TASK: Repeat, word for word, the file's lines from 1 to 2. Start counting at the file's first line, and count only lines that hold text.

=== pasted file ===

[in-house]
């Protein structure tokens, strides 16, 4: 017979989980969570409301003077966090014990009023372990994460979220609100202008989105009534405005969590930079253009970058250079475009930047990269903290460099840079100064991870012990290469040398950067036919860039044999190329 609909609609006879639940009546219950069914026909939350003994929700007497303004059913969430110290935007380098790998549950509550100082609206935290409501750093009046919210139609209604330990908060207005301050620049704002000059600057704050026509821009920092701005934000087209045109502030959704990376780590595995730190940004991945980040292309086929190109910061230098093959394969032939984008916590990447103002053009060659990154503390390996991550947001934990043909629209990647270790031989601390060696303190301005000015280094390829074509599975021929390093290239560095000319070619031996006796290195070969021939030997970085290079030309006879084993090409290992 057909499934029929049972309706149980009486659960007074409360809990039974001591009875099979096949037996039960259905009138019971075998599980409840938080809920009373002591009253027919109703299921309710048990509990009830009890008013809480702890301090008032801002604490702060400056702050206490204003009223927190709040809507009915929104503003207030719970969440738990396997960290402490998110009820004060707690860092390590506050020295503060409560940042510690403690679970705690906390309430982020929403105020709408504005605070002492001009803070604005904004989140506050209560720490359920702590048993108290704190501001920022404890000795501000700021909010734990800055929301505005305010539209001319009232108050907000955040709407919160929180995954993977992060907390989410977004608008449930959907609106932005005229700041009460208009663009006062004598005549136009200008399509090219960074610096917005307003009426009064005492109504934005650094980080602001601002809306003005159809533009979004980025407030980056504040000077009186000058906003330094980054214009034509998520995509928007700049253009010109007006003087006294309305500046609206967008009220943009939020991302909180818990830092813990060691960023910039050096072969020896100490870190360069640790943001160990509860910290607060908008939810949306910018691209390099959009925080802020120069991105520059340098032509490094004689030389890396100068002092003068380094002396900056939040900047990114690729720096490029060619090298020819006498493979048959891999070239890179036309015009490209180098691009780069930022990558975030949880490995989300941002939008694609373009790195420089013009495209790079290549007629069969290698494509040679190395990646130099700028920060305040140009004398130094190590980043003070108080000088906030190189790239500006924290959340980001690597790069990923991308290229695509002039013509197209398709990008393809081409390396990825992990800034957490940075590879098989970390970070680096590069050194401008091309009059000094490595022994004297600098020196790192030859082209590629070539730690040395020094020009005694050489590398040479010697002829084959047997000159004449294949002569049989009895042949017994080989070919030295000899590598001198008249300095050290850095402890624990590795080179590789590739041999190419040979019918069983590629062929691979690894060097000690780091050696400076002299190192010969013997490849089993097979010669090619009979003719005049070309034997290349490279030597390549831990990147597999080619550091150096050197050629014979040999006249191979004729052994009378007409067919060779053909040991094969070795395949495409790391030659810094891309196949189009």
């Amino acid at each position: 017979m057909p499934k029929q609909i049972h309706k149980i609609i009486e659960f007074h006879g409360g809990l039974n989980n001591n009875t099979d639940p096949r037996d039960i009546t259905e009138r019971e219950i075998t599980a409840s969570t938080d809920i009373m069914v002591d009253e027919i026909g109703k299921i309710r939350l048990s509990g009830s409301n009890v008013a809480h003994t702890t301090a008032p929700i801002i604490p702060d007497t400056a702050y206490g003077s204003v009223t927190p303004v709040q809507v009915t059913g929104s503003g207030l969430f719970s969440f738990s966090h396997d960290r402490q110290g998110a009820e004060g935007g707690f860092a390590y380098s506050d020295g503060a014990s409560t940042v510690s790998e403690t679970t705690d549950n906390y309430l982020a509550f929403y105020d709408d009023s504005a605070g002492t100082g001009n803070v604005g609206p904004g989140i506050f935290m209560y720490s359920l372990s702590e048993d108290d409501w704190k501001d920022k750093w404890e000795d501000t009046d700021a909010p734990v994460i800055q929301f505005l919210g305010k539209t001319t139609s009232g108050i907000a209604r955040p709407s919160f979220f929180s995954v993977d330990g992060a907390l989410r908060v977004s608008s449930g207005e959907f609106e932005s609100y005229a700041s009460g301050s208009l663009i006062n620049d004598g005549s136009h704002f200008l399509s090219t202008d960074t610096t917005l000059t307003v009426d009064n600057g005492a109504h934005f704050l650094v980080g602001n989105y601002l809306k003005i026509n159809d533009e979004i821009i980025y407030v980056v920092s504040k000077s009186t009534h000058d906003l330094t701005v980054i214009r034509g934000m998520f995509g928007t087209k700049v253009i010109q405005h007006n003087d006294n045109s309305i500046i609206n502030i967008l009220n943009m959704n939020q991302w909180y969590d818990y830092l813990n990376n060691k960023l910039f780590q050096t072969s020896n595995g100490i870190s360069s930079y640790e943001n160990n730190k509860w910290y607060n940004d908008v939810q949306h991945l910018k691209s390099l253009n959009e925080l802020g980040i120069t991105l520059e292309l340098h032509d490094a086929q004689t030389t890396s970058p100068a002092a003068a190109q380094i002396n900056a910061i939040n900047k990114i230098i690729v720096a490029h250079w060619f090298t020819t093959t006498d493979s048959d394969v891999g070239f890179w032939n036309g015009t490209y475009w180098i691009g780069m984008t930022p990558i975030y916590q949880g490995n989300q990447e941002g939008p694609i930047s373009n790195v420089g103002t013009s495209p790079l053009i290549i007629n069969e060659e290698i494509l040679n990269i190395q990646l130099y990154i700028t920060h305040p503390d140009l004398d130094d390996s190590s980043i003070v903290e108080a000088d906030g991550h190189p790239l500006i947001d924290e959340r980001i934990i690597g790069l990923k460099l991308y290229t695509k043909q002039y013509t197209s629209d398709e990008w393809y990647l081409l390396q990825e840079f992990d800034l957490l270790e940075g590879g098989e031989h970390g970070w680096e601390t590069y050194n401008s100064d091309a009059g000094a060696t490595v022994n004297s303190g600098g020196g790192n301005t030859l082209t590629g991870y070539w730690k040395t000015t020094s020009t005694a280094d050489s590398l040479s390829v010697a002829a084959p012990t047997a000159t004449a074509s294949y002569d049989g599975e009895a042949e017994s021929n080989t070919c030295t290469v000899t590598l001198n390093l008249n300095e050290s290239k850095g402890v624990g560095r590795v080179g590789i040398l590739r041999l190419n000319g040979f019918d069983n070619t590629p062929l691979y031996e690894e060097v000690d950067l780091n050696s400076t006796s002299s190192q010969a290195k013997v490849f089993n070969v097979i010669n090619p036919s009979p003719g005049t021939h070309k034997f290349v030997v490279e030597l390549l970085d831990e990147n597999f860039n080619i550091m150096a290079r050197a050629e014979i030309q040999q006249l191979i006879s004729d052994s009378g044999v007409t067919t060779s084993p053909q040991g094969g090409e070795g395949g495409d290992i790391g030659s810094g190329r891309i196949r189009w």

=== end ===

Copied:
[in-house]
């Protein structure tokens, strides 16, 4: 017979989980969570409301003077966090014990009023372990994460979220609100202008989105009534405005969590930079253009970058250079475009930047990269903290460099840079100064991870012990290469040398950067036919860039044999190329 609909609609006879639940009546219950069914026909939350003994929700007497303004059913969430110290935007380098790998549950509550100082609206935290409501750093009046919210139609209604330990908060207005301050620049704002000059600057704050026509821009920092701005934000087209045109502030959704990376780590595995730190940004991945980040292309086929190109910061230098093959394969032939984008916590990447103002053009060659990154503390390996991550947001934990043909629209990647270790031989601390060696303190301005000015280094390829074509599975021929390093290239560095000319070619031996006796290195070969021939030997970085290079030309006879084993090409290992 057909499934029929049972309706149980009486659960007074409360809990039974001591009875099979096949037996039960259905009138019971075998599980409840938080809920009373002591009253027919109703299921309710048990509990009830009890008013809480702890301090008032801002604490702060400056702050206490204003009223927190709040809507009915929104503003207030719970969440738990396997960290402490998110009820004060707690860092390590506050020295503060409560940042510690403690679970705690906390309430982020929403105020709408504005605070002492001009803070604005904004989140506050209560720490359920702590048993108290704190501001920022404890000795501000700021909010734990800055929301505005305010539209001319009232108050907000955040709407919160929180995954993977992060907390989410977004608008449930959907609106932005005229700041009460208009663009006062004598005549136009200008399509090219960074610096917005307003009426009064005492109504934005650094980080602001601002809306003005159809533009979004980025407030980056504040000077009186000058906003330094980054214009034509998520995509928007700049253009010109007006003087006294309305500046609206967008009220943009939020991302909180818990830092813990060691960023910039050096072969020896100490870190360069640790943001160990509860910290607060908008939810949306910018691209390099959009925080802020120069991105520059340098032509490094004689030389890396100068002092003068380094002396900056939040900047990114690729720096490029060619090298020819006498493979048959891999070239890179036309015009490209180098691009780069930022990558975030949880490995989300941002939008694609373009790195420089013009495209790079290549007629069969290698494509040679190395990646130099700028920060305040140009004398130094190590980043003070108080000088906030190189790239500006924290959340980001690597790069990923991308290229695509002039013509197209398709990008393809081409390396990825992990800034957490940075590879098989970390970070680096590069050194401008091309009059000094490595022994004297600098020196790192030859082209590629070539730690040395020094020009005694050489590398040479010697002829084959047997000159004449294949002569049989009895042949017994080989070919030295000899590598001198008249300095050290850095402890624990590795080179590789590739041999190419040979019918069983590629062929691979690894060097000690780091050696400076002299190192010969013997490849089993097979010669090619009979003719005049070309034997290349490279030597390549831990990147597999080619550091150096050197050629014979040999006249191979004729052994009378007409067919060779053909040991094969070795395949495409790391030659810094891309196949189009």